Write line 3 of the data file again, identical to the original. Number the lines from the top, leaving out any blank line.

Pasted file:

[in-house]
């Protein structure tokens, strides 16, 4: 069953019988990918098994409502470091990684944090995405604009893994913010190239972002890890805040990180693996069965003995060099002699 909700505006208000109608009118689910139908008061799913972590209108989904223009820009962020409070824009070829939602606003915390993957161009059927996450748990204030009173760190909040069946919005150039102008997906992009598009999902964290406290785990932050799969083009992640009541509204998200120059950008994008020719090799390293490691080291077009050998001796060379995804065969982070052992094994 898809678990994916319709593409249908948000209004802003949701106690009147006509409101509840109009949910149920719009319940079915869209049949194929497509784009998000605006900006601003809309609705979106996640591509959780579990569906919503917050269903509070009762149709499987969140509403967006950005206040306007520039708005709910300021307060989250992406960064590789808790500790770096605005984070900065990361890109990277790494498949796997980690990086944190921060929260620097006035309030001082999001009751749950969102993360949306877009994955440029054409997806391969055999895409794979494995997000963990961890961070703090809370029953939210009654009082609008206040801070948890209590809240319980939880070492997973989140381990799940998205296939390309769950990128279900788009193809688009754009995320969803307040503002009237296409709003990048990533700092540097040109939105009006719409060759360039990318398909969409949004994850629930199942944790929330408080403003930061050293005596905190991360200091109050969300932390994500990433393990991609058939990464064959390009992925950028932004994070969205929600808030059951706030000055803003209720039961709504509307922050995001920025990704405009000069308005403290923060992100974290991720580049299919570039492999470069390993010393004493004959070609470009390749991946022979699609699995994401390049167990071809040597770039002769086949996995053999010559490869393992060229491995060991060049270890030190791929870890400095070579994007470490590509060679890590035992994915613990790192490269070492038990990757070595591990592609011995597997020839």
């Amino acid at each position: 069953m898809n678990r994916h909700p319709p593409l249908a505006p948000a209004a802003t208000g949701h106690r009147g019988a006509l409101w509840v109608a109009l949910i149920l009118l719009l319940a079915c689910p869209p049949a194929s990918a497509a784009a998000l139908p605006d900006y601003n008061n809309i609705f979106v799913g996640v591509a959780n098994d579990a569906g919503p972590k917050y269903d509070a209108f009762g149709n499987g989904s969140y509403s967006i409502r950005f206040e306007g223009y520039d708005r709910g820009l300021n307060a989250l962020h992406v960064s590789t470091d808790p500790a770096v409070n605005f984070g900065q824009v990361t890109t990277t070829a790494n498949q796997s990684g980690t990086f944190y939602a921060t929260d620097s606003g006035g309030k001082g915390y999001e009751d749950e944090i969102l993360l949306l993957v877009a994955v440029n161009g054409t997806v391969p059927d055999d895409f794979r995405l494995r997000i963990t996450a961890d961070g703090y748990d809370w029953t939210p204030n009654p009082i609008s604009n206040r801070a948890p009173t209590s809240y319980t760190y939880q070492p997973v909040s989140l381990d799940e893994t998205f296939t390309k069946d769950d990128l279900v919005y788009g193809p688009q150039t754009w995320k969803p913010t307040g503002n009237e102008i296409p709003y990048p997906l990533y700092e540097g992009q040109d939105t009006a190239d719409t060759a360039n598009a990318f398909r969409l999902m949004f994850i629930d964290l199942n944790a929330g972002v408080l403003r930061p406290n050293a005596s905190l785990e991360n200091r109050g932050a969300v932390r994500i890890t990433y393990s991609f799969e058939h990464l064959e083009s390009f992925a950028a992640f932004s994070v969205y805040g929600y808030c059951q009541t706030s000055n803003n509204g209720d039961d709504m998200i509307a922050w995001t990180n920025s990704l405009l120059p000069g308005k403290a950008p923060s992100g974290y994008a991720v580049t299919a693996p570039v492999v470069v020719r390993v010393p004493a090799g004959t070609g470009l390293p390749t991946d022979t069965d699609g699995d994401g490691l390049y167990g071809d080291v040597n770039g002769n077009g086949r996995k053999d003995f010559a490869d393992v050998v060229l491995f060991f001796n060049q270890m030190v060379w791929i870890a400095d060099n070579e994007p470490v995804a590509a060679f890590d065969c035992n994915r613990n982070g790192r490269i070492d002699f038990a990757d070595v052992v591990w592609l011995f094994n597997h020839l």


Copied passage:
């Amino acid at each position: 069953m898809n678990r994916h909700p319709p593409l249908a505006p948000a209004a802003t208000g949701h106690r009147g019988a006509l409101w509840v109608a109009l949910i149920l009118l719009l319940a079915c689910p869209p049949a194929s990918a497509a784009a998000l139908p605006d900006y601003n008061n809309i609705f979106v799913g996640v591509a959780n098994d579990a569906g919503p972590k917050y269903d509070a209108f009762g149709n499987g989904s969140y509403s967006i409502r950005f206040e306007g223009y520039d708005r709910g820009l300021n307060a989250l962020h992406v960064s590789t470091d808790p500790a770096v409070n605005f984070g900065q824009v990361t890109t990277t070829a790494n498949q796997s990684g980690t990086f944190y939602a921060t929260d620097s606003g006035g309030k001082g915390y999001e009751d749950e944090i969102l993360l949306l993957v877009a994955v440029n161009g054409t997806v391969p059927d055999d895409f794979r995405l494995r997000i963990t996450a961890d961070g703090y748990d809370w029953t939210p204030n009654p009082i609008s604009n206040r801070a948890p009173t209590s809240y319980t760190y939880q070492p997973v909040s989140l381990d799940e893994t998205f296939t390309k069946d769950d990128l279900v919005y788009g193809p688009q150039t754009w995320k969803p913010t307040g503002n009237e102008i296409p709003y990048p997906l990533y700092e540097g992009q040109d939105t009006a190239d719409t060759a360039n598009a990318f398909r969409l999902m949004f994850i629930d964290l199942n944790a929330g972002v408080l403003r930061p406290n050293a005596s905190l785990e991360n200091r109050g932050a969300v932390r994500i890890t990433y393990s991609f799969e058939h990464l064959e083009s390009f992925a950028a992640f932004s994070v969205y805040g929600y808030c059951q009541t706030s000055n803003n509204g209720d039961d709504m998200i509307a922050w995001t990180n920025s990704l405009l120059p000069g308005k403290a950008p923060s992100g974290y994008a991720v580049t299919a693996p570039v492999v470069v020719r390993v010393p004493a090799g004959t070609g470009l390293p390749t991946d022979t069965d699609g699995d994401g490691l390049y167990g071809d080291v040597n770039g002769n077009g086949r996995k053999d003995f010559a490869d393992v050998v060229l491995f060991f001796n060049q270890m030190v060379w791929i870890a400095d060099n070579e994007p470490v995804a590509a060679f890590d065969c035992n994915r613990n982070g790192r490269i070492d002699f038990a990757d070595v052992v591990w592609l011995f094994n597997h020839l």